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I've been thinking about this: say you have an infinitely differentiable function. Then you can form a sequence $f(x), f'(x), f''(x), \cdots, f^{(n)}(x), \cdots$ and attempt to take its limit. For some functions this is easy: for $e^x$ the limit will be itself, $\sin x$ and $\cos x$ won't have a limit, every polynomial will eventually be $0$, etc.

I was wondering, does this have any use? Is there any interesting interpretation of the infinite derivative, and does it existing or not tell us anything about the function?

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I find it curious how many answers this question is drawing that talk about "infinitely differentiable" and have nothing to do with the question you ask. – Hurkyl Apr 15 '13 at 23:28
@Hurkyl There are two questions he asks: one, "does this [infinite differentiability] have any use;" two, "is there any interesting interpretation of the infinite derivative." Most answers focused on the first question, which is related to properties of $C^\infty$. The second question has also been answered, in that it is a meaningless notion. – Emily Apr 15 '13 at 23:32
My question says "Is there any interesting interpretation of the infinite derivative", not "infinite differentiability". I know what the latter is and what it means, I was asking about the first. – Javier Apr 15 '13 at 23:35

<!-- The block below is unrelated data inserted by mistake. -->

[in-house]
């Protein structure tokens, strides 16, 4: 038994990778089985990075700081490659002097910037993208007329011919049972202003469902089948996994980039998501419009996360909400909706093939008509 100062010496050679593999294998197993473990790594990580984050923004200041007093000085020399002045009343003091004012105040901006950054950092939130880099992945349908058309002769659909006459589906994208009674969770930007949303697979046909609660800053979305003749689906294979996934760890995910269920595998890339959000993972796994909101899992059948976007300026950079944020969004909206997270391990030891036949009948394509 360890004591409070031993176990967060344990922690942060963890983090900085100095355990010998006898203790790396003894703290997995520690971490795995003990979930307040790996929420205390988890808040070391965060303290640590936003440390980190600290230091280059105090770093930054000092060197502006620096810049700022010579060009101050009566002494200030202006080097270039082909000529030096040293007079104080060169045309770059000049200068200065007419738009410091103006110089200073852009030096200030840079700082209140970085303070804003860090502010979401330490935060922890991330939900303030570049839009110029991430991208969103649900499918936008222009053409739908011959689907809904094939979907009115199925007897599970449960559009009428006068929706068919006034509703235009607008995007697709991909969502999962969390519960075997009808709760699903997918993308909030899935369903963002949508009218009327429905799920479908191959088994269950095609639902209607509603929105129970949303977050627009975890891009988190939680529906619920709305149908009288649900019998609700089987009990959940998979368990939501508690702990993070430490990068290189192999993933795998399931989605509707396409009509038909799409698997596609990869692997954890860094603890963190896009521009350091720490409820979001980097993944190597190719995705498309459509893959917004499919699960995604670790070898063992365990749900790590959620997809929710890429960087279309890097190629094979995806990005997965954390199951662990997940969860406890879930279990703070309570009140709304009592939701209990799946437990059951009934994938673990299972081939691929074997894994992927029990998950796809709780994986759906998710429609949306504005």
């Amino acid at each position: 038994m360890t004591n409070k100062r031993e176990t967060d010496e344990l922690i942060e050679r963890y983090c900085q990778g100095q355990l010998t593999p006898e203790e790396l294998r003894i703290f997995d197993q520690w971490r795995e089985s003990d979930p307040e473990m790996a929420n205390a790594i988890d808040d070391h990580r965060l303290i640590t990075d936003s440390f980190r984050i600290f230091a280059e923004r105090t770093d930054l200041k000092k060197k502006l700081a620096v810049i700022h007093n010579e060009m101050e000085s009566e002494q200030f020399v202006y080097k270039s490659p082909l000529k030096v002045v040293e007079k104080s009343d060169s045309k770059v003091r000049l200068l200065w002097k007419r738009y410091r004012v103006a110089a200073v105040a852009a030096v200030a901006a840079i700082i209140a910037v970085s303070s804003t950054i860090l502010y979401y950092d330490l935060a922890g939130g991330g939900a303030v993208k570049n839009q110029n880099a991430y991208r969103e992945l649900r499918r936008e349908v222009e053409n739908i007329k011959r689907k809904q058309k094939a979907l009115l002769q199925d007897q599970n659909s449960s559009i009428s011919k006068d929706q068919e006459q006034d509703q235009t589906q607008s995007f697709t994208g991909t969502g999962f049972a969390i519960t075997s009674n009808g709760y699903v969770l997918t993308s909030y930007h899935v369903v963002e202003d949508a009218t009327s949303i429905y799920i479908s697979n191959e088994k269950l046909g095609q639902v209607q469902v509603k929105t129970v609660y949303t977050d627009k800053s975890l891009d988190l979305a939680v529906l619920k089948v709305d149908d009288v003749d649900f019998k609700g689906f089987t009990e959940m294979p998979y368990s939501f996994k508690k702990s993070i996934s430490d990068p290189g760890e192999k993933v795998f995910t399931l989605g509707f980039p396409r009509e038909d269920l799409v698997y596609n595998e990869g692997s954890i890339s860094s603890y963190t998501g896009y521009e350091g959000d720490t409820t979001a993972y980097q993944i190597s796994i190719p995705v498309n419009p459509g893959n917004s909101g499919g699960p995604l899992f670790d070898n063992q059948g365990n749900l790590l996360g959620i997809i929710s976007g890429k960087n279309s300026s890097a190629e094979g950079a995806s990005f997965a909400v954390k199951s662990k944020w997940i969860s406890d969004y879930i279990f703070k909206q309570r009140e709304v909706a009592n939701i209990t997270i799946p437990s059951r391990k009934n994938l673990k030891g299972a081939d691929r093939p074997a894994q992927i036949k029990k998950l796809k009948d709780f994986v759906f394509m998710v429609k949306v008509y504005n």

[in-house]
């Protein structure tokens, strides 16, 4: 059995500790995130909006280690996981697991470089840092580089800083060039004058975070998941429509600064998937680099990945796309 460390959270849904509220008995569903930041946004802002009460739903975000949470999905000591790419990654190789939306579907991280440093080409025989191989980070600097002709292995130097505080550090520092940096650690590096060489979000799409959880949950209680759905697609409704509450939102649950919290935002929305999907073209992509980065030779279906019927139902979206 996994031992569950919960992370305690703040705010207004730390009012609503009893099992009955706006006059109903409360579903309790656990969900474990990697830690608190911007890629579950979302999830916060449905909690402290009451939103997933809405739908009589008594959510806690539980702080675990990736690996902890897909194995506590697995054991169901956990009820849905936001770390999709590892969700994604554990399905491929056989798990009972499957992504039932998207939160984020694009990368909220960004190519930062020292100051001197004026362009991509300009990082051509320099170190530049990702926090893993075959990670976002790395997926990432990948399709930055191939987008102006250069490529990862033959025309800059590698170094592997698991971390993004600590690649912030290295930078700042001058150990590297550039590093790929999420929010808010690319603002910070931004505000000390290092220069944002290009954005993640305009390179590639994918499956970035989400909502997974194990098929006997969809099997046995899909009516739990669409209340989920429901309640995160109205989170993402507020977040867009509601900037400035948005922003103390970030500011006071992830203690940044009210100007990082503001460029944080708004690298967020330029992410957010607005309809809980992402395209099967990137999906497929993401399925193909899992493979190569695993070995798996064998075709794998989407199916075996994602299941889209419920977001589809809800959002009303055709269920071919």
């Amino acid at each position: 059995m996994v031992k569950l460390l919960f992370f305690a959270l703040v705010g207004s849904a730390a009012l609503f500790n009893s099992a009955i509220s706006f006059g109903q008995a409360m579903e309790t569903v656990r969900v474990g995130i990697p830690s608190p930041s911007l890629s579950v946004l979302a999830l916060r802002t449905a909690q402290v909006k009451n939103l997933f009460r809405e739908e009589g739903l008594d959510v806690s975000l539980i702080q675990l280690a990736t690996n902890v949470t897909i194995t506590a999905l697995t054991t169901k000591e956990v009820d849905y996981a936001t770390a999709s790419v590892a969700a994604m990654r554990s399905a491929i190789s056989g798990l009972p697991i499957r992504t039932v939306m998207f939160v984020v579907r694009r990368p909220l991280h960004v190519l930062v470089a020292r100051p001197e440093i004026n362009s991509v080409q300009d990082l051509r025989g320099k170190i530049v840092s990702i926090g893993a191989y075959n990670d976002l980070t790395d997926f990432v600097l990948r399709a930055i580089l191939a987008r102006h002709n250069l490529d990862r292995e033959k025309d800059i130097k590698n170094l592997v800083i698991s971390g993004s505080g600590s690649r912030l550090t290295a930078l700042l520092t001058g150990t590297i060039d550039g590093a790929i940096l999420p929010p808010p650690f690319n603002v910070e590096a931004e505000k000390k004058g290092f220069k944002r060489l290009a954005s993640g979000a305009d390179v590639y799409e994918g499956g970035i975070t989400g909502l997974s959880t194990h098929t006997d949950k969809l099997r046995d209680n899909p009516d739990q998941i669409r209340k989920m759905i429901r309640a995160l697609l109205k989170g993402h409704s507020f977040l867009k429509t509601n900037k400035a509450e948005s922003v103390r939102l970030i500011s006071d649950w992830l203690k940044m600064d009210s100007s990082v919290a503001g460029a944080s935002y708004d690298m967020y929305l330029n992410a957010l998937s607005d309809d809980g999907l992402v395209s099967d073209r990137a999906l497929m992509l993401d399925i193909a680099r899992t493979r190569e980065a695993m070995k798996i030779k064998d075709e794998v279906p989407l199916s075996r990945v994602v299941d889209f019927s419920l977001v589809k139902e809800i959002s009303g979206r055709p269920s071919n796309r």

Any "infinite derivative" of a function as you've defined it will almost certainly be a fixed point of the map $f \mapsto f'$. There aren't very many of those... – Micah Apr 15 '13 at 23:38
@Arkamis: I think it's pretty clear; I spend half a paragraph talking about the limit of the sequence of functions before asking "does this have any use". I don't see a better way to put it. I mention the concept of infinite differentiability exactly once, because it's necessary for the question to make any sense. – Javier Apr 15 '13 at 23:51
up vote 11 down vote accepted

If we consider just analytic functions....

Suppose $f(x)$ is analytic at $x=0$. Then we can write it as a Taylor series

$$ f(x) = \sum_{n=0}^{\infty} f^{(n)}(0) \frac{x^n}{n!} $$

Furthermore, we can express its derivatives

$$ f^{(k)}(x) = \sum_{n=0}^{\infty} f^{(n+k)}(0) \frac{x^n}{n!} $$

If we insist that the convergence of the sequence $f^{(k)}$ be sufficiently nice (I'm quite rusty, but I think we want the limit to converge uniformly), then the limit of the sequence of Taylor series (if it exists) can be computed by taking the limit of the coefficients, when :

$$ f^{(\infty)}(x) = \sum_{n=0}^{\infty} \left( \lim_{k\to \infty} f^{(n+k)}(0) \right) \frac{x^n}{n!} $$

Of particular note is that the limit is completely independent of $n$; if we define

$$a = \lim_{k \to \infty} f^{(k)}(0) $$

then, when it exists, we have

$$ f^{(\infty)}(x) = a e^x$$

Hopefully you'll find this partial analysis useful.

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